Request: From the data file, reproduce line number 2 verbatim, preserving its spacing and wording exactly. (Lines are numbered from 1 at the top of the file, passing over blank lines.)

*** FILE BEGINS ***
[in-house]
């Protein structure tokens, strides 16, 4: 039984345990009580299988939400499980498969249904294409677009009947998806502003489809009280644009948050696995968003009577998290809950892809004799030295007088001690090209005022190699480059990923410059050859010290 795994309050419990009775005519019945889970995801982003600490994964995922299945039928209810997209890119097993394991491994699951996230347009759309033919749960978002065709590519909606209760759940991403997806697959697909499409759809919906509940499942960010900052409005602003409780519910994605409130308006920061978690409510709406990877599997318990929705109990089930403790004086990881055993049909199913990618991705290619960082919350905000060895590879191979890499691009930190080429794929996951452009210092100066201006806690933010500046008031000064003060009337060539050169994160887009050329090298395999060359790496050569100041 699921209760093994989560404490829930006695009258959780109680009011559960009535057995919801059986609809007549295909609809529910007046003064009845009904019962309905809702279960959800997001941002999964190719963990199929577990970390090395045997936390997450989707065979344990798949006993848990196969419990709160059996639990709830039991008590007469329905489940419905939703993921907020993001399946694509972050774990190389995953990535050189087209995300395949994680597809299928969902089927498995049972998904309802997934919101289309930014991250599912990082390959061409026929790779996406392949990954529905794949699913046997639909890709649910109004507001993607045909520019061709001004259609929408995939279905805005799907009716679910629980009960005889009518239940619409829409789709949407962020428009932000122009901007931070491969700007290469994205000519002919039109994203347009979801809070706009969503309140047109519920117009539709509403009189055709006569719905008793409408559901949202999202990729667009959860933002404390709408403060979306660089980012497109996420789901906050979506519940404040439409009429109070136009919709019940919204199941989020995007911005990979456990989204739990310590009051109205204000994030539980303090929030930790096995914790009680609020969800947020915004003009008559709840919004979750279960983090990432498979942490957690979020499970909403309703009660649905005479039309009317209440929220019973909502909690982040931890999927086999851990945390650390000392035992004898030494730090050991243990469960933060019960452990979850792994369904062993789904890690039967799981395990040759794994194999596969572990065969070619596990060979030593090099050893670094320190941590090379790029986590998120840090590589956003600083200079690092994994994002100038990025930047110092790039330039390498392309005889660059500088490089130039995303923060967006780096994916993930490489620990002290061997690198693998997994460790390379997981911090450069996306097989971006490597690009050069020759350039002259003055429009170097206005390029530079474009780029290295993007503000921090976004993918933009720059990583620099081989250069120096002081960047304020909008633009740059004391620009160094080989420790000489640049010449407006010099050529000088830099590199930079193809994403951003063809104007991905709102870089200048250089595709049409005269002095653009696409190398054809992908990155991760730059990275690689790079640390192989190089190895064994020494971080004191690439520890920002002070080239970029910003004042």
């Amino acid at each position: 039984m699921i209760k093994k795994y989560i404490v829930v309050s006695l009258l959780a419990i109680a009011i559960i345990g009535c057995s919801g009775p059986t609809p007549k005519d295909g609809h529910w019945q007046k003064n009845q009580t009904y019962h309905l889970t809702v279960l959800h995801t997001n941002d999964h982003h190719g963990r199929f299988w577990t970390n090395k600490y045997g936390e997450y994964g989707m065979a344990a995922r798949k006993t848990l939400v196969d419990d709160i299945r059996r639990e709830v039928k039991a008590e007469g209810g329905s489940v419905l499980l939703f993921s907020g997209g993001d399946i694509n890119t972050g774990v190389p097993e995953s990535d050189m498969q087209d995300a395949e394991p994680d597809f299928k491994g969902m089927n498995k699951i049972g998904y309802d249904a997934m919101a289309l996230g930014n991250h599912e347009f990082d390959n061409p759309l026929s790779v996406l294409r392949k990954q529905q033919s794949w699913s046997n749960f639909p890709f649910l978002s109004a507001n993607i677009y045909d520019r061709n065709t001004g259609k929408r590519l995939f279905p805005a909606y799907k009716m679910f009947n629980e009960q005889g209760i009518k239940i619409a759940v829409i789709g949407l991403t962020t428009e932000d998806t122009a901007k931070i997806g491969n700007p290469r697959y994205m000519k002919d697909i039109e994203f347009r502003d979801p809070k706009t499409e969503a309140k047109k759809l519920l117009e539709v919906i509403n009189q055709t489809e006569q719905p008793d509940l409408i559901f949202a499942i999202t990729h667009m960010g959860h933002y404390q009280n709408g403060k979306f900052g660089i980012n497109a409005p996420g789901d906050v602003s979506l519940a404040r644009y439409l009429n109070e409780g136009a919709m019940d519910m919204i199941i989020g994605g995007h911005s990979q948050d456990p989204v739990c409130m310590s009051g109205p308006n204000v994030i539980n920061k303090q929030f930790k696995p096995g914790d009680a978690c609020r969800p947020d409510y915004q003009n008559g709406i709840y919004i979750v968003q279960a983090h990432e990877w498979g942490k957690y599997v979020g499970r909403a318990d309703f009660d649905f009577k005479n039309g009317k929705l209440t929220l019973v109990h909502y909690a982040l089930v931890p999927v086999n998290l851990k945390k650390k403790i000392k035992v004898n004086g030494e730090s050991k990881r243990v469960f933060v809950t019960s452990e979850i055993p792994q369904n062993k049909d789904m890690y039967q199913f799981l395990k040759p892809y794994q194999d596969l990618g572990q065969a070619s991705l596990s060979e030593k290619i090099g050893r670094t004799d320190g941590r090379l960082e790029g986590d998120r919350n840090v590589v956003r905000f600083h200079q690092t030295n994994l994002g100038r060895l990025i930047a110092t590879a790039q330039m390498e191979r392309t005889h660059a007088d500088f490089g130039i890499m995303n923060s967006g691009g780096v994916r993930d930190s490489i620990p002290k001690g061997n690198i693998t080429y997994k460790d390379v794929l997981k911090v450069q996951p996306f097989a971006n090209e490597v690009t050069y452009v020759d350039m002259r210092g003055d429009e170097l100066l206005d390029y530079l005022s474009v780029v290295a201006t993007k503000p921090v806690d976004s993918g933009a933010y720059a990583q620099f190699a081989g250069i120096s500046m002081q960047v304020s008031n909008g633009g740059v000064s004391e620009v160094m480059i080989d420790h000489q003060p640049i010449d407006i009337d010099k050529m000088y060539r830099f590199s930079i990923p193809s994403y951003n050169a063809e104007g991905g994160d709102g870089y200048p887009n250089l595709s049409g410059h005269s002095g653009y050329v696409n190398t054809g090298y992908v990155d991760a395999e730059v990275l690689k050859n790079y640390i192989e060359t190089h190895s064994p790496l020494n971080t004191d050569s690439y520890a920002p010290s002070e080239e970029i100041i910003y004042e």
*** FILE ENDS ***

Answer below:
């Protein structure tokens, strides 16, 4: 039984345990009580299988939400499980498969249904294409677009009947998806502003489809009280644009948050696995968003009577998290809950892809004799030295007088001690090209005022190699480059990923410059050859010290 795994309050419990009775005519019945889970995801982003600490994964995922299945039928209810997209890119097993394991491994699951996230347009759309033919749960978002065709590519909606209760759940991403997806697959697909499409759809919906509940499942960010900052409005602003409780519910994605409130308006920061978690409510709406990877599997318990929705109990089930403790004086990881055993049909199913990618991705290619960082919350905000060895590879191979890499691009930190080429794929996951452009210092100066201006806690933010500046008031000064003060009337060539050169994160887009050329090298395999060359790496050569100041 699921209760093994989560404490829930006695009258959780109680009011559960009535057995919801059986609809007549295909609809529910007046003064009845009904019962309905809702279960959800997001941002999964190719963990199929577990970390090395045997936390997450989707065979344990798949006993848990196969419990709160059996639990709830039991008590007469329905489940419905939703993921907020993001399946694509972050774990190389995953990535050189087209995300395949994680597809299928969902089927498995049972998904309802997934919101289309930014991250599912990082390959061409026929790779996406392949990954529905794949699913046997639909890709649910109004507001993607045909520019061709001004259609929408995939279905805005799907009716679910629980009960005889009518239940619409829409789709949407962020428009932000122009901007931070491969700007290469994205000519002919039109994203347009979801809070706009969503309140047109519920117009539709509403009189055709006569719905008793409408559901949202999202990729667009959860933002404390709408403060979306660089980012497109996420789901906050979506519940404040439409009429109070136009919709019940919204199941989020995007911005990979456990989204739990310590009051109205204000994030539980303090929030930790096995914790009680609020969800947020915004003009008559709840919004979750279960983090990432498979942490957690979020499970909403309703009660649905005479039309009317209440929220019973909502909690982040931890999927086999851990945390650390000392035992004898030494730090050991243990469960933060019960452990979850792994369904062993789904890690039967799981395990040759794994194999596969572990065969070619596990060979030593090099050893670094320190941590090379790029986590998120840090590589956003600083200079690092994994994002100038990025930047110092790039330039390498392309005889660059500088490089130039995303923060967006780096994916993930490489620990002290061997690198693998997994460790390379997981911090450069996306097989971006490597690009050069020759350039002259003055429009170097206005390029530079474009780029290295993007503000921090976004993918933009720059990583620099081989250069120096002081960047304020909008633009740059004391620009160094080989420790000489640049010449407006010099050529000088830099590199930079193809994403951003063809104007991905709102870089200048250089595709049409005269002095653009696409190398054809992908990155991760730059990275690689790079640390192989190089190895064994020494971080004191690439520890920002002070080239970029910003004042």